In this seminar, students will learn the seven components of a successful book proposal, study examples of proposals that led to book deals, and get the lowdown on the publishing industry – including the best way to find an agent.
This seminar is helpful for writers who are interested in sussing out an idea to see if it has market value or for writers who are “stuck” and need to step back and examine their book’s structure and big ideas to make sure they’re working with a solid, original premise.
Fresh coffee and light snacks included.
Julia Scheeres is the New York Times bestselling author of the memoir Jesus Land and of the narrative history A Thousand Lives: The Untold Story of Jonestown. She has taught creative writing at San Jose State and Stanford University and is a frequent contributor to the New York Times Book Review. Her articles, essays and reviews have appeared in many publications, both large and small. A few clips: https://juliascheeres.contently.com
Number of sessions: 1
Time: 9:00 am – 12:00 noon
Date: Sunday, November 3
Course fee: $125
THURSDAYS, NOVEMBER 7-21 |Whether you’ve always dreamed of writing professionally, you already do, or you’d like to figure out how to create better content for your job or business, this class will improve your writing in three weeks – guaranteed!
The first week, we’ll start off with Story and Structure. This will help you start the writing process: from getting over writers’ block, understanding your audience and purpose, doing research, brainstorming, and creating an outline so that your writing is engaging, logical, smooth, and satisfying to the reader. We’ll also remind you of stuff you should’ve learned in high school but may have forgotten: how to avoid the dreaded passive voice, weak verbs, excess verbiage, and a corporate or academic tone.
The second week, we’ll dive in to Revisions and Style. That will help you cast a critical eye on your creative efforts to become a clearer, more compelling writer. We’ll cover ways to cut clutter and make your writing sparkle. We’ll talk about the basics of good narrative and do a few writing exercises so that you will have hands-on experience revising your work as well as editing others’ pieces.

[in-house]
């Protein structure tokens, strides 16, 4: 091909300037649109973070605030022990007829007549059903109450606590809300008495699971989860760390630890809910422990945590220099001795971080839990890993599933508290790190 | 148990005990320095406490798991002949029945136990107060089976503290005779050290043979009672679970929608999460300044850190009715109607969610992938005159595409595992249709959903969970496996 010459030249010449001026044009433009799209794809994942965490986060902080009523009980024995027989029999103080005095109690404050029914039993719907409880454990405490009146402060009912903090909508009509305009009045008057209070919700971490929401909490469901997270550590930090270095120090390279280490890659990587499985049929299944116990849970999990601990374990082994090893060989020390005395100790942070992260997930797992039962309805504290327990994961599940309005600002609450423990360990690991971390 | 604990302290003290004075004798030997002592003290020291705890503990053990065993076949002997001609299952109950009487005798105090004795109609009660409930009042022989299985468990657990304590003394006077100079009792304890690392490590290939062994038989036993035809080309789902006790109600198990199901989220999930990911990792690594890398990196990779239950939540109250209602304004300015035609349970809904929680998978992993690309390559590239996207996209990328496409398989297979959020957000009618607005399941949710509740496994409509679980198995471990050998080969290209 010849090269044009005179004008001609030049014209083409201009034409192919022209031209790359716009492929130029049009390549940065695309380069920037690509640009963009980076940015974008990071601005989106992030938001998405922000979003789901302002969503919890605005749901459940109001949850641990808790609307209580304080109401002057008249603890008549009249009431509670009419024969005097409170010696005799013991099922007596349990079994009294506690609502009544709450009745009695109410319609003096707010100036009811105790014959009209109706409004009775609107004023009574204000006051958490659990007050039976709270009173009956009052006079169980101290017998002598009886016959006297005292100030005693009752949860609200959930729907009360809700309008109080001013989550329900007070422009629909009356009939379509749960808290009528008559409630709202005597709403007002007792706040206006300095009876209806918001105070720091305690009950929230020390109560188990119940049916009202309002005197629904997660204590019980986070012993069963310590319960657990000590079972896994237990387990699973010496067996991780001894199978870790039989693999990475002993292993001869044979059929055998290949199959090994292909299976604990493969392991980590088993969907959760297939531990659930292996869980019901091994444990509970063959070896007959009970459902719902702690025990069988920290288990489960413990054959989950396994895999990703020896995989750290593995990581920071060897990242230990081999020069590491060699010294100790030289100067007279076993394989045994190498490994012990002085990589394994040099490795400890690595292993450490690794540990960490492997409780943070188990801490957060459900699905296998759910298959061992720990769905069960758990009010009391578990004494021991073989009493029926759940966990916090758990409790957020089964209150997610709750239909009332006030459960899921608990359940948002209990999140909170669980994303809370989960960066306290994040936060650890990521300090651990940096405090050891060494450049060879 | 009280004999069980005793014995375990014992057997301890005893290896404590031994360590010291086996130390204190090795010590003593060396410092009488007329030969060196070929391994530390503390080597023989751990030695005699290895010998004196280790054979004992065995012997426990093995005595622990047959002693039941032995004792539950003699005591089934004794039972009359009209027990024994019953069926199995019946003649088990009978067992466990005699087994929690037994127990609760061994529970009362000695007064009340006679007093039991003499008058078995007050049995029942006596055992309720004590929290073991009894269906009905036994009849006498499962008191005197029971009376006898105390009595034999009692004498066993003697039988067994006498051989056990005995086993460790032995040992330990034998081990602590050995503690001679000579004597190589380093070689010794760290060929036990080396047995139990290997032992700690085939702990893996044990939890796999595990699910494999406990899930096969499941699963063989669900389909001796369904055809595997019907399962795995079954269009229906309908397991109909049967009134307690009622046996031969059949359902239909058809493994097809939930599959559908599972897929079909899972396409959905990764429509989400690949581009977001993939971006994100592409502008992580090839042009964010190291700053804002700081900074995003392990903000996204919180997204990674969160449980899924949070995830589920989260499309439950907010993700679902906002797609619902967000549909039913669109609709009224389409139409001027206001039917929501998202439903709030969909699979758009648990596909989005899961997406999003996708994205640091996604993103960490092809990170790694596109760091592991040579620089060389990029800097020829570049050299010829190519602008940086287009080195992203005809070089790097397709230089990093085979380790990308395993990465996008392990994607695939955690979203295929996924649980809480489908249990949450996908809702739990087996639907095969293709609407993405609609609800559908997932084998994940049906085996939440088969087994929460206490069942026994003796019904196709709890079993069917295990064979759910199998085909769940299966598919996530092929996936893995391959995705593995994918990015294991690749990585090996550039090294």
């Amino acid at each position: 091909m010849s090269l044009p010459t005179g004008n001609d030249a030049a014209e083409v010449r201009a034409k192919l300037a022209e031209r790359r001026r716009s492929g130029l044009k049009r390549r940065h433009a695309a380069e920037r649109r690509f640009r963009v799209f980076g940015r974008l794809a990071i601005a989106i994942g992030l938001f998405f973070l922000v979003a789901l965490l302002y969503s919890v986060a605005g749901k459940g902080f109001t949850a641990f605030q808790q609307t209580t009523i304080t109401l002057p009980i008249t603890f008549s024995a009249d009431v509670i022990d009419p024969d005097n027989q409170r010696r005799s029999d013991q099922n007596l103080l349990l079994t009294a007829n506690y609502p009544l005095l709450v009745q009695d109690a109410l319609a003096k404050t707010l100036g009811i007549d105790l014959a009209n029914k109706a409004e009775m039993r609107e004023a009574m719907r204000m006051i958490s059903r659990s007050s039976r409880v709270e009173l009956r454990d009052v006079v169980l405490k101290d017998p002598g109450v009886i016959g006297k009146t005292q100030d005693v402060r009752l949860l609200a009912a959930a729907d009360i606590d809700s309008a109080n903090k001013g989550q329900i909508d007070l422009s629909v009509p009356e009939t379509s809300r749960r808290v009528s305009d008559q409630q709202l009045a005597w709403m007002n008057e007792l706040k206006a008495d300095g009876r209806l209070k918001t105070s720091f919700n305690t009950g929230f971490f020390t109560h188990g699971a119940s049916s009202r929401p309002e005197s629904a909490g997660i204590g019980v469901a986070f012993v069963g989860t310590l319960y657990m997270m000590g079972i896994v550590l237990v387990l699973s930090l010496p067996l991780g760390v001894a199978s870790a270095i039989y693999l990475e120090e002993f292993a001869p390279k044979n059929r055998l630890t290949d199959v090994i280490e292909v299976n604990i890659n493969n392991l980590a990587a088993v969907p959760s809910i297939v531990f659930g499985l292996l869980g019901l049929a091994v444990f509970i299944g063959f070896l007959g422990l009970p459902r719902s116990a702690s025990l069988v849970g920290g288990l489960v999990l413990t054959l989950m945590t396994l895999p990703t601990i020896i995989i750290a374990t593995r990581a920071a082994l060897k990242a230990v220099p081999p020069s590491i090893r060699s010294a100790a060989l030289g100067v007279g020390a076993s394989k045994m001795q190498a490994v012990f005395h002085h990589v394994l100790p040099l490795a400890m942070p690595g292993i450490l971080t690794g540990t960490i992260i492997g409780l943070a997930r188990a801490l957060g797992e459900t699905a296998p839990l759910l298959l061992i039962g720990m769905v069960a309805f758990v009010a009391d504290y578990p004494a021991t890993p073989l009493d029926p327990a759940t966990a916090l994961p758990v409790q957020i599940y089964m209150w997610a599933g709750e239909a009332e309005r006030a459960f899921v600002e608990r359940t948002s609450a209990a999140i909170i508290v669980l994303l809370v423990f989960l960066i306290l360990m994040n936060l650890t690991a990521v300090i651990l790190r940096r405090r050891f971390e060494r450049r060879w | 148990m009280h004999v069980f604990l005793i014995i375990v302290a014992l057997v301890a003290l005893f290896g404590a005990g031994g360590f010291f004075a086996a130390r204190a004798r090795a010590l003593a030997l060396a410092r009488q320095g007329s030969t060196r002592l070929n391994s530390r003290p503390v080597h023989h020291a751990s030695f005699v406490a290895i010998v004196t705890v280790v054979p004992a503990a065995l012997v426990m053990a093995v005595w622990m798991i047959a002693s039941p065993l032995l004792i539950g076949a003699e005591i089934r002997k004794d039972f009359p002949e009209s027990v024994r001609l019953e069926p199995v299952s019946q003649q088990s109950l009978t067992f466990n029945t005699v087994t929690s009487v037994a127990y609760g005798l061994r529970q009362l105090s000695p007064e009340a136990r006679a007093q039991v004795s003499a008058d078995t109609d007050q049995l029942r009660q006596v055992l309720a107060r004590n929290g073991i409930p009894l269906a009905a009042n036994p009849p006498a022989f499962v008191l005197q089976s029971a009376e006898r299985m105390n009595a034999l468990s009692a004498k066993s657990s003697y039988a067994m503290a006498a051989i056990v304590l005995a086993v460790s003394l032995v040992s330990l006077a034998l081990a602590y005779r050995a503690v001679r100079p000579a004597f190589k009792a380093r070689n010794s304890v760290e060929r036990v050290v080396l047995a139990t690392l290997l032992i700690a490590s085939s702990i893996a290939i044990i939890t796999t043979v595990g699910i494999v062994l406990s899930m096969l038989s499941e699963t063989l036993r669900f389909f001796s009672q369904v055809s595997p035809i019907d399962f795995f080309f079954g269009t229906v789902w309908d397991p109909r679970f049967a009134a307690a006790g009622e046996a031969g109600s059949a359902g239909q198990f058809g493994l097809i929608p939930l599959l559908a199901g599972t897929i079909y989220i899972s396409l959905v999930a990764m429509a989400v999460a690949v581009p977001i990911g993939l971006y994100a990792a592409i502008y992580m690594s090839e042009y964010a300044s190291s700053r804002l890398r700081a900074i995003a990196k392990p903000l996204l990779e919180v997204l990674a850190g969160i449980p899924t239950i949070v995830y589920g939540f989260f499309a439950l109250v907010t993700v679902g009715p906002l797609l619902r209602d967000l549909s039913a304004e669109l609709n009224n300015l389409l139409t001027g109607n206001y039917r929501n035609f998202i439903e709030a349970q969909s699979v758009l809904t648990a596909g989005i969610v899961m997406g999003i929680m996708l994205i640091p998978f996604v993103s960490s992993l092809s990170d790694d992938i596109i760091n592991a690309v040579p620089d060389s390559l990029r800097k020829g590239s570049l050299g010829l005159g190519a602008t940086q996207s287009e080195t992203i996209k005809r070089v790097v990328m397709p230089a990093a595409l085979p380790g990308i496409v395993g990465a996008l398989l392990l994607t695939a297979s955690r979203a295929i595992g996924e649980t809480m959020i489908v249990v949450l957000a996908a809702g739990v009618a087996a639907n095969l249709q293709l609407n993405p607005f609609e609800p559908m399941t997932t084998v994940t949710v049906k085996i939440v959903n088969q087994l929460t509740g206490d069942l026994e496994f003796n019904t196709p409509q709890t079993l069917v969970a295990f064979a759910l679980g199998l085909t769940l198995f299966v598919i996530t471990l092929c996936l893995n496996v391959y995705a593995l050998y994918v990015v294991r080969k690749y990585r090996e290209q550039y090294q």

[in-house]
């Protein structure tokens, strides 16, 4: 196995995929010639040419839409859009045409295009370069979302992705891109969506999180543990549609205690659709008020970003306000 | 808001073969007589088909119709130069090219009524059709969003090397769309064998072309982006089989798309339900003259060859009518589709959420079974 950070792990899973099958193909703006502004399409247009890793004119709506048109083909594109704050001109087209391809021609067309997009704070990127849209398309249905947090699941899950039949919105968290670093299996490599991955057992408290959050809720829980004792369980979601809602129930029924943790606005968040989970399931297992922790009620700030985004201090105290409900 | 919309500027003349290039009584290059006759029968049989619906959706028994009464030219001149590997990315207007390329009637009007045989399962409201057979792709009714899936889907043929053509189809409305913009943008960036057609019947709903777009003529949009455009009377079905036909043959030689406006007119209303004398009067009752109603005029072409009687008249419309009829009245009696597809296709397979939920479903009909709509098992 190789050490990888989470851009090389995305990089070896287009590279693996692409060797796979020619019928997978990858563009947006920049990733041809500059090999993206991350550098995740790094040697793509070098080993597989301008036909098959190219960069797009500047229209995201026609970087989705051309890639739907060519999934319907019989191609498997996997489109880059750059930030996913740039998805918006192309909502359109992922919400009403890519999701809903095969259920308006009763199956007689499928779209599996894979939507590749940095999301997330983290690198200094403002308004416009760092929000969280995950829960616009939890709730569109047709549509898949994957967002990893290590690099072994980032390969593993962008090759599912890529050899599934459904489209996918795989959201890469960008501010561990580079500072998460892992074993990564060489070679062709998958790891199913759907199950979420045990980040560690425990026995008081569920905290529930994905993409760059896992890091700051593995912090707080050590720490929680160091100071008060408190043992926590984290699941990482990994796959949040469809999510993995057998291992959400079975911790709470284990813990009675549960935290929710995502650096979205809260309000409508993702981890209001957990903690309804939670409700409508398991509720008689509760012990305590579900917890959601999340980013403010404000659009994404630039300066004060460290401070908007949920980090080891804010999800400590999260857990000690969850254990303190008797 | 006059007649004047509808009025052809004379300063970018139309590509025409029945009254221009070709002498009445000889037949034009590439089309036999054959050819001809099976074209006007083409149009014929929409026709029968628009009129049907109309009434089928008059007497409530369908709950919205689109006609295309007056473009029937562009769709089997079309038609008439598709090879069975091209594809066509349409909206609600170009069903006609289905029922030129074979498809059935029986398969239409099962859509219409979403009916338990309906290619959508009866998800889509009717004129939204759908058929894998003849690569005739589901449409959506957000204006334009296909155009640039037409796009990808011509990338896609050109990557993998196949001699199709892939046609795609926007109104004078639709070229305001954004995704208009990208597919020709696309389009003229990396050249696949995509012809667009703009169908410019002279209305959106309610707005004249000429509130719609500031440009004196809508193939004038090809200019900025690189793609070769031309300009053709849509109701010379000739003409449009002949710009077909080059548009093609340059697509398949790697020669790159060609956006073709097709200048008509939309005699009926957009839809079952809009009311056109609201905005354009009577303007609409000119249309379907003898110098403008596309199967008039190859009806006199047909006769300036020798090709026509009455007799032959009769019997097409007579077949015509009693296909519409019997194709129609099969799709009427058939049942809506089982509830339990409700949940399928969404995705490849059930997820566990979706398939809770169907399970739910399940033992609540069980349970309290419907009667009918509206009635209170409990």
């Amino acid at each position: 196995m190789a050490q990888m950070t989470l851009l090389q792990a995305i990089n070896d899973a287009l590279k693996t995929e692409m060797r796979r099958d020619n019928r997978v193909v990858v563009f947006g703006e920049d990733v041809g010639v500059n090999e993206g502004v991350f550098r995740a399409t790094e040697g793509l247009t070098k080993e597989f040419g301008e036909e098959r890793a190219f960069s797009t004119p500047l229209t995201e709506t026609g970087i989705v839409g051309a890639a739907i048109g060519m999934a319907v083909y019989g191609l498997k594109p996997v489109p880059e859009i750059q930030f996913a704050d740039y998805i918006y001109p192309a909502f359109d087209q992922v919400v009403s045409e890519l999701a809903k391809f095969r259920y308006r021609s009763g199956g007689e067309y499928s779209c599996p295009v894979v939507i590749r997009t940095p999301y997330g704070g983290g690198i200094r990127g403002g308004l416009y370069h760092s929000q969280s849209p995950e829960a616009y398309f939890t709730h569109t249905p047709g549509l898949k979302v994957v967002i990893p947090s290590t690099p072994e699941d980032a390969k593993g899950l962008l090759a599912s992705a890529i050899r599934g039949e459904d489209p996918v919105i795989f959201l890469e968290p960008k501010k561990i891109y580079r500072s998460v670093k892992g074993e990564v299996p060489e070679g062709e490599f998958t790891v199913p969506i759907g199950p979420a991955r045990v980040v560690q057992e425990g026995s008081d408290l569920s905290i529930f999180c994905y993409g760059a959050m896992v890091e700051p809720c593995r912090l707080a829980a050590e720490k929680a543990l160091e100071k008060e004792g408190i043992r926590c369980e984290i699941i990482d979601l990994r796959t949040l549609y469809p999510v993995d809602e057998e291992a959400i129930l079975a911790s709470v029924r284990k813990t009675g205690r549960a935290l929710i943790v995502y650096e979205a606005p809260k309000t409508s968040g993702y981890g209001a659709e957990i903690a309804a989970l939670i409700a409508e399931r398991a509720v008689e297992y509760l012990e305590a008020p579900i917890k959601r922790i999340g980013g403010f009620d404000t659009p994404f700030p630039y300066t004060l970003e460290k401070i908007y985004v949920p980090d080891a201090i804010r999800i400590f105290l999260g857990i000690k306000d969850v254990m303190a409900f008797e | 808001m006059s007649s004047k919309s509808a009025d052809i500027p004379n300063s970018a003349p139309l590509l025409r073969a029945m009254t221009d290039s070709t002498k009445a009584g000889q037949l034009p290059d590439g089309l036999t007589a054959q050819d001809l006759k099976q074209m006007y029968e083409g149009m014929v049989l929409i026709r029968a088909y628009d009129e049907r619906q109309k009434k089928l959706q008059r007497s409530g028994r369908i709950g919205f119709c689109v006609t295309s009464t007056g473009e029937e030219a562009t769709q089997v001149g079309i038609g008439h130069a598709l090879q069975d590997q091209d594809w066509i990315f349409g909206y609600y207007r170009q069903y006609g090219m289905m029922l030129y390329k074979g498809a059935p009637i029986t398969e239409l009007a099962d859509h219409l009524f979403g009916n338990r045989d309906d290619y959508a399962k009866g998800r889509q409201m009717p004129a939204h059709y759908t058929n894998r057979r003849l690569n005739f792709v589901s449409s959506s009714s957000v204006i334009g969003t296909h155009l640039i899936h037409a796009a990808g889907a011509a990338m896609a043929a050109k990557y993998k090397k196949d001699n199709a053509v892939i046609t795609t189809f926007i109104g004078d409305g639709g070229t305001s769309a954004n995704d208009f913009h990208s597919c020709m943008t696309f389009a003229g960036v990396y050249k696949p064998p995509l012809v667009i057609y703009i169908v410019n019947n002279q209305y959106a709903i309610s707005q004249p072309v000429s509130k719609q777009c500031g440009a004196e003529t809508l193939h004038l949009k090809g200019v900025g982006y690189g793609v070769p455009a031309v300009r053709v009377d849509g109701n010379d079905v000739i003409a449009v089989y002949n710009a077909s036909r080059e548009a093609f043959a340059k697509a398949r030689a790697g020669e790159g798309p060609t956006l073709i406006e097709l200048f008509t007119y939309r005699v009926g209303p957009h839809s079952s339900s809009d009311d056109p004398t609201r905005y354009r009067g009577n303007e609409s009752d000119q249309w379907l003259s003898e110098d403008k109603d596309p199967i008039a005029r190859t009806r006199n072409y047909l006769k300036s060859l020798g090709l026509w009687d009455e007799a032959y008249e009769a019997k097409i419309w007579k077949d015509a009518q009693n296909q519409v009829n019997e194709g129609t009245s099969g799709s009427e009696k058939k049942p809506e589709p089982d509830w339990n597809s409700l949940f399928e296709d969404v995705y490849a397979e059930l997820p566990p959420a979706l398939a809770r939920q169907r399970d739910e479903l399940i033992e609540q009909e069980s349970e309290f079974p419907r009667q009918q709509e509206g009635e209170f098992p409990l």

You’ll bring in a short piece you’ve written to the third class, Workshopping, so we can help you revise it. At the end of the three weeks we’ll toast our success as better writers. You’ll leave with that great feeling: Hey, I can write!
Laura Fraser is a New York Times-bestselling author of three books who has worked as a freelance journalist since she graduated from college. She has written hundreds of articles for national publications, including at The New York Times, Gourmet, Sunset, San Francisco Magazine, O: the Oprah Magazine, and many others. She has taught writing at universities and writing conferences, as well as at the Grotto, for over 20 years. She conducts workshops internationally in writing and digital storytelling for corporations and non-profits to help people everywhere be better writers. She’s also the niece and mentee of the late William Zinsser, author of On Writing Well.
Number of sessions: 3
Time: 6:00 pm – 8:30 pm
Date: Thursdays, November 7, 14, 21
Course fee: $200
SUNDAY, NOVEMBER 10 | Writers of all levels interested in screenwriting begin with the same questions (and some misconceptions) about how and why writing a screenplay is different from other forms of writing. What is the life cycle of a screenplay? What is different about writing with collaborators (such as directors and actors) in mind? What is the relationship of the screenwriter to the audience? What does it mean to write in the immediate present? Why do some ideas lend themselves well to the screenplay form and others not so well? What, in practical terms, does it mean to “write in pictures”? In this seminar and mini-workshop, we’ll tackle these questions and more through a mixture of lecture, examples, and opportunities for writing exercises.
Topics will include:
- The unique challenges of screenwriting
- The purpose of the screenplay format